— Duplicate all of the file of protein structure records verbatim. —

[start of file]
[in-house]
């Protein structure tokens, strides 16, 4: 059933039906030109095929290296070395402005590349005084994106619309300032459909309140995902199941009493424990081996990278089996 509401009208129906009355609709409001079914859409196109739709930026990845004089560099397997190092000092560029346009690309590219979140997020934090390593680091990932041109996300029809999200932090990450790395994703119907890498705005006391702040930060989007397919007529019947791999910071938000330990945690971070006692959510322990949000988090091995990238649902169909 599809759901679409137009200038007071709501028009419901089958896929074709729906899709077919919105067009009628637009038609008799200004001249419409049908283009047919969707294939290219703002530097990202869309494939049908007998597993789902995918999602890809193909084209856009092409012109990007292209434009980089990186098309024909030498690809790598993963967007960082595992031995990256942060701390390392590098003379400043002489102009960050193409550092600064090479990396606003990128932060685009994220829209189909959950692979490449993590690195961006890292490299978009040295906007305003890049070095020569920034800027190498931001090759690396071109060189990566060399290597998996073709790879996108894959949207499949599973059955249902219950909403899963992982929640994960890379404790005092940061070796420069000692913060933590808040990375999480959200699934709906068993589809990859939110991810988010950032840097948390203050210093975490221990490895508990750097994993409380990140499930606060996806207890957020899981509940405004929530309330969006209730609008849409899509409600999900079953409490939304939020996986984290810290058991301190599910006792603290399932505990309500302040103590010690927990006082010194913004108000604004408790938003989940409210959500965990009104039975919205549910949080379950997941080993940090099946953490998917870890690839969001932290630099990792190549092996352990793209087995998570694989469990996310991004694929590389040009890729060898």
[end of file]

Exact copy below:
[in-house]
């Protein structure tokens, strides 16, 4: 059933039906030109095929290296070395402005590349005084994106619309300032459909309140995902199941009493424990081996990278089996 509401009208129906009355609709409001079914859409196109739709930026990845004089560099397997190092000092560029346009690309590219979140997020934090390593680091990932041109996300029809999200932090990450790395994703119907890498705005006391702040930060989007397919007529019947791999910071938000330990945690971070006692959510322990949000988090091995990238649902169909 599809759901679409137009200038007071709501028009419901089958896929074709729906899709077919919105067009009628637009038609008799200004001249419409049908283009047919969707294939290219703002530097990202869309494939049908007998597993789902995918999602890809193909084209856009092409012109990007292209434009980089990186098309024909030498690809790598993963967007960082595992031995990256942060701390390392590098003379400043002489102009960050193409550092600064090479990396606003990128932060685009994220829209189909959950692979490449993590690195961006890292490299978009040295906007305003890049070095020569920034800027190498931001090759690396071109060189990566060399290597998996073709790879996108894959949207499949599973059955249902219950909403899963992982929640994960890379404790005092940061070796420069000692913060933590808040990375999480959200699934709906068993589809990859939110991810988010950032840097948390203050210093975490221990490895508990750097994993409380990140499930606060996806207890957020899981509940405004929530309330969006209730609008849409899509409600999900079953409490939304939020996986984290810290058991301190599910006792603290399932505990309500302040103590010690927990006082010194913004108000604004408790938003989940409210959500965990009104039975919205549910949080379950997941080993940090099946953490998917870890690839969001932290630099990792190549092996352990793209087995998570694989469990996310991004694929590389040009890729060898």